The escalating war over the Russia investigation
Rosenstein: In Trump’s crosshairs
In the wake of the news that President Trump tried to fire special counsel Robert Mueller last June, the president’s loyalists in Congress this week escalated their efforts to delegitimize Mueller’s investigation by voting to release a controversial memo alleging bias at the FBI and Justice Department. Written by House Intelligence Committee Chairman Devin Nunes (R-Calif.), a fierce Trump loyalist, the four-page document reportedly alleges that the FBI used the Steele dossier, an “opposition research” document commissioned by Democrats, to obtain a FISA warrant to surveil Trump campaign aide Carter Page in 2016. Democrats on the committee and the Justice Department said Nunes was incorrect in asserting that the dossier was the primary justification for surveilling Page, whose contacts with Russians drew FBI interest as far back as 2013. Nonetheless, Republicans on the committee voted on Monday to publish the memo, giving Trump five days to approve or deny the decision.
New FBI Director Christopher Wray and Deputy Attorney General Rod Rosenstein urged the White House not to release the memo, saying it was inaccurate and would reveal classified information, but the president was overheard on camera telling a Republican lawmaker after his State of the Union address on Tuesday night that he was “100 percent” going to do it.
The memo reportedly accuses Rosenstein, a Republican who oversees Mueller’s investigation, of failing to divulge the dossier’s partisan origins in pressing for Page’s surveillance. Last week, The New York Times reported that Trump ordered White House counsel Don McGahn to fire Mueller in June. When McGahn refused to follow the order and threatened to quit, Trump backed down. In December, CNN reported this week, Trump asked Rosenstein if he was “on my team”—a question Rosenstein deflected.
What the editorials said
This “much-ballyhooed” Nunes memo is a blatant attempt to discredit the FBI, and by extension Mueller’s investigation, said The Washington Post. Democrats have written their own point-by-point rebuttal of the GOP’s cherry-picked version of the events leading to the surveillance of Page—but Republicans have blocked its release. Nunes is “completely in the bag for the president,” said The Baltimore Sun. He even had to recuse himself from his committee’s Russia investigation last year after he was caught sneaking intelligence documents into the White House. Alas, Americans won’t know for sure whether or not his memo tells the whole story, because it’s all based on classified information that can’t be released. What a “diabolical maneuver.”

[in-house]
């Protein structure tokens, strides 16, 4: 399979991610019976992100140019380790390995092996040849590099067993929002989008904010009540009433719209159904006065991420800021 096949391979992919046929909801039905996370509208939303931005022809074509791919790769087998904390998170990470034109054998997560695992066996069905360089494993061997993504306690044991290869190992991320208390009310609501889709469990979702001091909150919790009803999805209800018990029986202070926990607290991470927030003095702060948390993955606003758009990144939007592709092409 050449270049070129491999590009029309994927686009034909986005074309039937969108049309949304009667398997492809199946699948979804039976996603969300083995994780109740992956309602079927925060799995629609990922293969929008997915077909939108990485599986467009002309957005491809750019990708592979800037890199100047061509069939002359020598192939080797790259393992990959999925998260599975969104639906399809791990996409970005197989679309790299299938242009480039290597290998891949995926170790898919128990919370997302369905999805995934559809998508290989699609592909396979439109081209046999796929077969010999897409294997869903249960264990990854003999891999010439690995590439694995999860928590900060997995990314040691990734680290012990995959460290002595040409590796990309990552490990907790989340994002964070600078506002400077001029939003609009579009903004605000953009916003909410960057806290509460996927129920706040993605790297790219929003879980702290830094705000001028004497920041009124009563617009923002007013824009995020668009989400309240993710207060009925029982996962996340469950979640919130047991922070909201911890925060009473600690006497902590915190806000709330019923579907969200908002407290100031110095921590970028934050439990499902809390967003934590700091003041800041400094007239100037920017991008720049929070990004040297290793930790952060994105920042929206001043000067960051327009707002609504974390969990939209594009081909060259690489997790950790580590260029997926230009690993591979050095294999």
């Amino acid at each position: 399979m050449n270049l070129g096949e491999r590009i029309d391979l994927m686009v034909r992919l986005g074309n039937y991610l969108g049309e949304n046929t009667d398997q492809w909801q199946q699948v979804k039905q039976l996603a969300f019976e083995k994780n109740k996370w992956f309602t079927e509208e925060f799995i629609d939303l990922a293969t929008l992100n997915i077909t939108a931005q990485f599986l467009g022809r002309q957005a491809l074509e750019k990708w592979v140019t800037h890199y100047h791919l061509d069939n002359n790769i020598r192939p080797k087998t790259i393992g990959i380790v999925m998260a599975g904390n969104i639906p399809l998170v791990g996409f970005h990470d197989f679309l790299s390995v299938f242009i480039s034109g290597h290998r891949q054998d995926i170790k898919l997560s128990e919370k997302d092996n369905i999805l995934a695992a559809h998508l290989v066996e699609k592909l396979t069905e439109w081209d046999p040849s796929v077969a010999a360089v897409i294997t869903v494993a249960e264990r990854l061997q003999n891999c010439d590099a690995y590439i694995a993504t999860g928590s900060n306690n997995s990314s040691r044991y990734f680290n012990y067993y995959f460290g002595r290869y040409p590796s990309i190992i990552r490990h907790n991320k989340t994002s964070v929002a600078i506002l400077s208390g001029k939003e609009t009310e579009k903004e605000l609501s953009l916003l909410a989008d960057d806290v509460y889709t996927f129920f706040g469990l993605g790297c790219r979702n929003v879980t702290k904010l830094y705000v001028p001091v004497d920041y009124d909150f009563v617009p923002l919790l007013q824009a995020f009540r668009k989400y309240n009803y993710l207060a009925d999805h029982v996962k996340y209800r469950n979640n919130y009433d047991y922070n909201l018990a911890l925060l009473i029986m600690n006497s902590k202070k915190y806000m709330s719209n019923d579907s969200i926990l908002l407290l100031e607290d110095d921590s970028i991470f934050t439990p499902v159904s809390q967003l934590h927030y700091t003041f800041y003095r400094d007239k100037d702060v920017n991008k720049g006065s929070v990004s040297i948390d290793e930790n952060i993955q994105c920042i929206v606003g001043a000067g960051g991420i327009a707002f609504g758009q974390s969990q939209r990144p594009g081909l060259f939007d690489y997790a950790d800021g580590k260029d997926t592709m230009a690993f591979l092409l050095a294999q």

Americans deserve to see this memo, said The Wall Street Journal. We need to know if the FBI is abusing the process for obtaining surveillance warrants, and what role the tainted dossier played in the Russia investigation. This isn’t about “attacking the FBI” or diverting attention from Trump. It’s about “restoring confidence in a law enforcement agency that played an unprecedented role in a U.S. presidential election.”
What the columnists said
Congress already has sufficient evidence to impeach Trump for obstruction of justice, said David Leonhardt in The New York Times. The president asked for a pledge of “loyalty” from then–FBI Director James Comey last January, before urging him to drop the investigation into former national security adviser Michael Flynn. When Comey refused, the president fired him—telling NBC News he did so because of “this Russia thing.” Since then, Trump has angrily accused Attorney General Jeff Sessions of “disloyalty” for recusing himself from the Russia investigation, “helped draft a false public statement” for his son Donald Jr. about his Trump Tower meeting with Russians promising “dirt” on Hillary Clinton, and tried to fire Mueller. Obstruction of justice is defined as actions motivated by “corrupt intent” to stop or hamper an investigation. Could Trump’s intentions be any clearer?
There’s a big flaw in that reasoning, said Rich Lowry in the New York Post. If Trump knew there was no crime to cover up, it was not obstruction for him to use his presidential authority to fire Comey or to order Mueller’s firing. What he actually told NBC News was that “this Russia thing… is a made-up story”—suggesting he thought the FBI director was wasting his time and the country’s. Trump actually had good reason to want to fire both Comey and Mueller, said Andrew McCarthy in NationalReview.com. Quasi-independent investigations of presidential administrations have a history of going on for years, and of careening off into unrelated matters—leaving the president “under a cloud of suspicion” as he shoulders his awesome responsibilities. If Trump knew no collusion took place, he was right to conclude that the investigation was undermining his “capacity to govern.”
Republicans have resisted calls for legislation protecting Mueller, said Greg Sargent in WashingtonPost.com—and they’ll probably back Trump no matter what he does. The country has changed since Watergate, when Republican leaders were willing to stand up to Richard Nixon’s attempt to put himself above the law. Today, the GOP is cowed and controlled by Fox News, talk radio, and the powerful conservative “propaganda apparatus,” which has convinced the Republican base that the Russia investigation is an illegitimate, “Deep State” coup. (See Controversy.) That’s why “the current moment is different from Watergate”—and why we could be headed to “a more alarming endgame.”